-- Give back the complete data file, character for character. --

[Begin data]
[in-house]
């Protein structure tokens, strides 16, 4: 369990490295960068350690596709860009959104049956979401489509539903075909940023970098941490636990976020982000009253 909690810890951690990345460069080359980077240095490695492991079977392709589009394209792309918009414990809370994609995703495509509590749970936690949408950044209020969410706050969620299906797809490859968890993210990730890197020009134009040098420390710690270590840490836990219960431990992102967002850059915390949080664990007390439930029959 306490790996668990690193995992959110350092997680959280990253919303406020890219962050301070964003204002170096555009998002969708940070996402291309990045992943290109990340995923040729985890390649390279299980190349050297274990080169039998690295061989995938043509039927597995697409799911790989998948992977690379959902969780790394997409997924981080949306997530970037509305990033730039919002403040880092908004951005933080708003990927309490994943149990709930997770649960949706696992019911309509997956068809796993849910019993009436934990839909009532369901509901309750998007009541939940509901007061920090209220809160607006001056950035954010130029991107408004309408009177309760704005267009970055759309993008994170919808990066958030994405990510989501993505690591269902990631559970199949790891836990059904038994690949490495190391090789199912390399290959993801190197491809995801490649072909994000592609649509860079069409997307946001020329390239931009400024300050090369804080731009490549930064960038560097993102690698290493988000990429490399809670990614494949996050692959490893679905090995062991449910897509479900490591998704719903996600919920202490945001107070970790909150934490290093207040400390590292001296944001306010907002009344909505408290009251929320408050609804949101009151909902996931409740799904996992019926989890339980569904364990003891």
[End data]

[in-house]
């Protein structure tokens, strides 16, 4: 369990490295960068350690596709860009959104049956979401489509539903075909940023970098941490636990976020982000009253 909690810890951690990345460069080359980077240095490695492991079977392709589009394209792309918009414990809370994609995703495509509590749970936690949408950044209020969410706050969620299906797809490859968890993210990730890197020009134009040098420390710690270590840490836990219960431990992102967002850059915390949080664990007390439930029959 306490790996668990690193995992959110350092997680959280990253919303406020890219962050301070964003204002170096555009998002969708940070996402291309990045992943290109990340995923040729985890390649390279299980190349050297274990080169039998690295061989995938043509039927597995697409799911790989998948992977690379959902969780790394997409997924981080949306997530970037509305990033730039919002403040880092908004951005933080708003990927309490994943149990709930997770649960949706696992019911309509997956068809796993849910019993009436934990839909009532369901509901309750998007009541939940509901007061920090209220809160607006001056950035954010130029991107408004309408009177309760704005267009970055759309993008994170919808990066958030994405990510989501993505690591269902990631559970199949790891836990059904038994690949490495190391090789199912390399290959993801190197491809995801490649072909994000592609649509860079069409997307946001020329390239931009400024300050090369804080731009490549930064960038560097993102690698290493988000990429490399809670990614494949996050692959490893679905090995062991449910897509479900490591998704719903996600919920202490945001107070970790909150934490290093207040400390590292001296944001306010907002009344909505408290009251929320408050609804949101009151909902996931409740799904996992019926989890339980569904364990003891």